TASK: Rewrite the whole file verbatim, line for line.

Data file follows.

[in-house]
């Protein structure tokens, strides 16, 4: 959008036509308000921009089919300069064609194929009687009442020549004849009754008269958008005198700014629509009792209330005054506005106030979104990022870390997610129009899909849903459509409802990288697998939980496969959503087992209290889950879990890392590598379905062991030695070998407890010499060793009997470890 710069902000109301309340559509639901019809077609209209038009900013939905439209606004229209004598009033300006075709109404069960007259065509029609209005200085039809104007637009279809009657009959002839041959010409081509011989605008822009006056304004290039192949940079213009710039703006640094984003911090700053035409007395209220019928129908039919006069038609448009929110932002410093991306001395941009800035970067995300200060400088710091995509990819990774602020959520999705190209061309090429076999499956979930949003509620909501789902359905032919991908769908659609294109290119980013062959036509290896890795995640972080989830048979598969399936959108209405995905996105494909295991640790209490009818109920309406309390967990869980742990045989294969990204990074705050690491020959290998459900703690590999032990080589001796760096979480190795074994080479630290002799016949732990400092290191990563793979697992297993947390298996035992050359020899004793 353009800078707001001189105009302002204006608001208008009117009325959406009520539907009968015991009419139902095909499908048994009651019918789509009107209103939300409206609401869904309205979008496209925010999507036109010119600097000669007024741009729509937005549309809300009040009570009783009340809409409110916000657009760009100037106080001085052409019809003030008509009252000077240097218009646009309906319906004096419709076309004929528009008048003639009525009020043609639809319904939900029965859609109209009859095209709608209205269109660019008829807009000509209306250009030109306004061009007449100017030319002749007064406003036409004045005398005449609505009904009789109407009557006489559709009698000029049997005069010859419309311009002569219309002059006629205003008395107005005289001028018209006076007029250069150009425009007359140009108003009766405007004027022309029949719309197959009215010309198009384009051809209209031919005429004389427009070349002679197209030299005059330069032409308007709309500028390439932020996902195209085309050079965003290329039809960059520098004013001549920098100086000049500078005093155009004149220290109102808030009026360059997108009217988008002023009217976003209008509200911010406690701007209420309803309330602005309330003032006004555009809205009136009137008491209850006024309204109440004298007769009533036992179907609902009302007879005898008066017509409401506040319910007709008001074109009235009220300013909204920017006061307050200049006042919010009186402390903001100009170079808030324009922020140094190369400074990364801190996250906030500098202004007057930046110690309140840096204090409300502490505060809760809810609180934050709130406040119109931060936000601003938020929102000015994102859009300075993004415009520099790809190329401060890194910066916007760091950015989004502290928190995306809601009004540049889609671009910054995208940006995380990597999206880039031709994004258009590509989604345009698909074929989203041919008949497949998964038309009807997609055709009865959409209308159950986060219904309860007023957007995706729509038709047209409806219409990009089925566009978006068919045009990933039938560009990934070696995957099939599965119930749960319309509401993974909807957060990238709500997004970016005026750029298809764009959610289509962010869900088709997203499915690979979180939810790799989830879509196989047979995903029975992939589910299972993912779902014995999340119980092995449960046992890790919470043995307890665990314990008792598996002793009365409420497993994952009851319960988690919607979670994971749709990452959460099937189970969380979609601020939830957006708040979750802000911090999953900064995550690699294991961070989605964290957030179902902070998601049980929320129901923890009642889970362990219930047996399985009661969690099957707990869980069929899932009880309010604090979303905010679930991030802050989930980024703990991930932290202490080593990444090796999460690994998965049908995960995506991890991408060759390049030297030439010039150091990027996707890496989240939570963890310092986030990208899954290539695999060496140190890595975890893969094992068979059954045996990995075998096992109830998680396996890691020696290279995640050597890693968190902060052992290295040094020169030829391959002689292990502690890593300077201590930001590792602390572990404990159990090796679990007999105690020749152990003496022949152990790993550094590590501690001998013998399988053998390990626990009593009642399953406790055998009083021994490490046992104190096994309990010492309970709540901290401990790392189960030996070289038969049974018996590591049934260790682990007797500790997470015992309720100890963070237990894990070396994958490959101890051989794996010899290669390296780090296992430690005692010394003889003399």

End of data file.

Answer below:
[in-house]
């Protein structure tokens, strides 16, 4: 959008036509308000921009089919300069064609194929009687009442020549004849009754008269958008005198700014629509009792209330005054506005106030979104990022870390997610129009899909849903459509409802990288697998939980496969959503087992209290889950879990890392590598379905062991030695070998407890010499060793009997470890 710069902000109301309340559509639901019809077609209209038009900013939905439209606004229209004598009033300006075709109404069960007259065509029609209005200085039809104007637009279809009657009959002839041959010409081509011989605008822009006056304004290039192949940079213009710039703006640094984003911090700053035409007395209220019928129908039919006069038609448009929110932002410093991306001395941009800035970067995300200060400088710091995509990819990774602020959520999705190209061309090429076999499956979930949003509620909501789902359905032919991908769908659609294109290119980013062959036509290896890795995640972080989830048979598969399936959108209405995905996105494909295991640790209490009818109920309406309390967990869980742990045989294969990204990074705050690491020959290998459900703690590999032990080589001796760096979480190795074994080479630290002799016949732990400092290191990563793979697992297993947390298996035992050359020899004793 353009800078707001001189105009302002204006608001208008009117009325959406009520539907009968015991009419139902095909499908048994009651019918789509009107209103939300409206609401869904309205979008496209925010999507036109010119600097000669007024741009729509937005549309809300009040009570009783009340809409409110916000657009760009100037106080001085052409019809003030008509009252000077240097218009646009309906319906004096419709076309004929528009008048003639009525009020043609639809319904939900029965859609109209009859095209709608209205269109660019008829807009000509209306250009030109306004061009007449100017030319002749007064406003036409004045005398005449609505009904009789109407009557006489559709009698000029049997005069010859419309311009002569219309002059006629205003008395107005005289001028018209006076007029250069150009425009007359140009108003009766405007004027022309029949719309197959009215010309198009384009051809209209031919005429004389427009070349002679197209030299005059330069032409308007709309500028390439932020996902195209085309050079965003290329039809960059520098004013001549920098100086000049500078005093155009004149220290109102808030009026360059997108009217988008002023009217976003209008509200911010406690701007209420309803309330602005309330003032006004555009809205009136009137008491209850006024309204109440004298007769009533036992179907609902009302007879005898008066017509409401506040319910007709008001074109009235009220300013909204920017006061307050200049006042919010009186402390903001100009170079808030324009922020140094190369400074990364801190996250906030500098202004007057930046110690309140840096204090409300502490505060809760809810609180934050709130406040119109931060936000601003938020929102000015994102859009300075993004415009520099790809190329401060890194910066916007760091950015989004502290928190995306809601009004540049889609671009910054995208940006995380990597999206880039031709994004258009590509989604345009698909074929989203041919008949497949998964038309009807997609055709009865959409209308159950986060219904309860007023957007995706729509038709047209409806219409990009089925566009978006068919045009990933039938560009990934070696995957099939599965119930749960319309509401993974909807957060990238709500997004970016005026750029298809764009959610289509962010869900088709997203499915690979979180939810790799989830879509196989047979995903029975992939589910299972993912779902014995999340119980092995449960046992890790919470043995307890665990314990008792598996002793009365409420497993994952009851319960988690919607979670994971749709990452959460099937189970969380979609601020939830957006708040979750802000911090999953900064995550690699294991961070989605964290957030179902902070998601049980929320129901923890009642889970362990219930047996399985009661969690099957707990869980069929899932009880309010604090979303905010679930991030802050989930980024703990991930932290202490080593990444090796999460690994998965049908995960995506991890991408060759390049030297030439010039150091990027996707890496989240939570963890310092986030990208899954290539695999060496140190890595975890893969094992068979059954045996990995075998096992109830998680396996890691020696290279995640050597890693968190902060052992290295040094020169030829391959002689292990502690890593300077201590930001590792602390572990404990159990090796679990007999105690020749152990003496022949152990790993550094590590501690001998013998399988053998390990626990009593009642399953406790055998009083021994490490046992104190096994309990010492309970709540901290401990790392189960030996070289038969049974018996590591049934260790682990007797500790997470015992309720100890963070237990894990070396994958490959101890051989794996010899290669390296780090296992430690005692010394003889003399």